Radiobiology > In Utero Exposure > Introduction


In Utero Radiation Exposure

Embryos and fetuses are the most radio-responsive life-stages of an organism because of the high rate of mitotic activity. Likewise, any modifications to somatic DNA will distribute among a large number of descendent cells.

Yet in a given population receiving no excess radiation exposure the congenital malformation rate is still 5-6%.  Thus, there is a relatively high rate of spontaneous (background or "natural") genetic change leading to malformation.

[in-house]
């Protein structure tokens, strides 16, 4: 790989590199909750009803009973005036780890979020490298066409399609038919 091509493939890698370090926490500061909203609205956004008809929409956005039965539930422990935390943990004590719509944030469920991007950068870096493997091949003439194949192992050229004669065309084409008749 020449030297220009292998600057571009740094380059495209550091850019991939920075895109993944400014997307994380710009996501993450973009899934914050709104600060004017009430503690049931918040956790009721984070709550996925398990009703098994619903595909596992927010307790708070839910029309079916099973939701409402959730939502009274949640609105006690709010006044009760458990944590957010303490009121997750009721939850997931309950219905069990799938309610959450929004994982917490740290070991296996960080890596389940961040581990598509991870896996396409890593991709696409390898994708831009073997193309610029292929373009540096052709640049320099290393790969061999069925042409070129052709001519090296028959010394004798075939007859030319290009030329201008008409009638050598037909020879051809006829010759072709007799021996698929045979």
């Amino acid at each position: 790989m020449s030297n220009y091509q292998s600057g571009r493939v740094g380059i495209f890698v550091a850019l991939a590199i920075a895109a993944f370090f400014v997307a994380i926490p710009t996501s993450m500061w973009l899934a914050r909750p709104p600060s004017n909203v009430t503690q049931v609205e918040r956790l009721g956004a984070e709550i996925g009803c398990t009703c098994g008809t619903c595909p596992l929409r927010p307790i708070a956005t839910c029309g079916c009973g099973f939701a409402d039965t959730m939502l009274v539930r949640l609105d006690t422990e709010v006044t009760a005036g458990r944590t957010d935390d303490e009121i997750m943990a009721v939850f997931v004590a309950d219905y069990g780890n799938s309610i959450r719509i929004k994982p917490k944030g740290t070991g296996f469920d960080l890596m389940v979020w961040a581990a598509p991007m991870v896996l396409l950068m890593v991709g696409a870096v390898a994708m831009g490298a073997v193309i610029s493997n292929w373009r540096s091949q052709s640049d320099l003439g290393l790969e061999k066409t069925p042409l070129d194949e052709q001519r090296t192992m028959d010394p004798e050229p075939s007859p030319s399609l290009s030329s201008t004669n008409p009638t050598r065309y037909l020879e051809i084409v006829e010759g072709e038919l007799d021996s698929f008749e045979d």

Radiation risks to the fetus:

  • Fetal demise
  • Congenital malformation
  • CNS/cognitive effects
  • Carcinogenesis
  • Intrauterine growth retardation

The risk of any one such potential bad outcome varies with gestational age at time of exposure (first trimester > second > third).

Maternal radiation should always be weighed judiciously.  

  • The ACR recommends obtaining informed consent for risk of radiation as well as contrast, if used.   
  • Discuss need for study during pregnancy with referring physician. 
  • Consider whether any suitable diagnostic alternatives are available.
  • Document the above process.

 



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